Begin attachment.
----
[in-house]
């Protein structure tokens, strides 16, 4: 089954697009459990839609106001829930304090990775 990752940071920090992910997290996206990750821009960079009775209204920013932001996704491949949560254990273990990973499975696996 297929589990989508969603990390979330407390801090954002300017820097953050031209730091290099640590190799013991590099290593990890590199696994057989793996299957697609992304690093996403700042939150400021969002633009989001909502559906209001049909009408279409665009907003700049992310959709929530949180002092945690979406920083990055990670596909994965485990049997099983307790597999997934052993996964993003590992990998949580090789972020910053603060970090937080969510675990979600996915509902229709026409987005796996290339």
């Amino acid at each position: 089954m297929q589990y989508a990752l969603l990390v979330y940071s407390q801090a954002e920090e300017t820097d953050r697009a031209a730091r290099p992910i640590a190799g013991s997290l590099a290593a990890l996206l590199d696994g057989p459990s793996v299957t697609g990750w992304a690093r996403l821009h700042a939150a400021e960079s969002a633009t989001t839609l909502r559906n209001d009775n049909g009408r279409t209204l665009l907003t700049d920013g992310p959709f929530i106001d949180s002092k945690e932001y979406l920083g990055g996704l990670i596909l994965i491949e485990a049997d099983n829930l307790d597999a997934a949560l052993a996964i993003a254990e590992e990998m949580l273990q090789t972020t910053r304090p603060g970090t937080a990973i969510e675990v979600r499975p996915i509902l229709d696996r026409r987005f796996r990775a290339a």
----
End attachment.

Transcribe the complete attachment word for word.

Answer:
[in-house]
């Protein structure tokens, strides 16, 4: 089954697009459990839609106001829930304090990775 990752940071920090992910997290996206990750821009960079009775209204920013932001996704491949949560254990273990990973499975696996 297929589990989508969603990390979330407390801090954002300017820097953050031209730091290099640590190799013991590099290593990890590199696994057989793996299957697609992304690093996403700042939150400021969002633009989001909502559906209001049909009408279409665009907003700049992310959709929530949180002092945690979406920083990055990670596909994965485990049997099983307790597999997934052993996964993003590992990998949580090789972020910053603060970090937080969510675990979600996915509902229709026409987005796996290339």
């Amino acid at each position: 089954m297929q589990y989508a990752l969603l990390v979330y940071s407390q801090a954002e920090e300017t820097d953050r697009a031209a730091r290099p992910i640590a190799g013991s997290l590099a290593a990890l996206l590199d696994g057989p459990s793996v299957t697609g990750w992304a690093r996403l821009h700042a939150a400021e960079s969002a633009t989001t839609l909502r559906n209001d009775n049909g009408r279409t209204l665009l907003t700049d920013g992310p959709f929530i106001d949180s002092k945690e932001y979406l920083g990055g996704l990670i596909l994965i491949e485990a049997d099983n829930l307790d597999a997934a949560l052993a996964i993003a254990e590992e990998m949580l273990q090789t972020t910053r304090p603060g970090t937080a990973i969510e675990v979600r499975p996915i509902l229709d696996r026409r987005f796996r990775a290339a």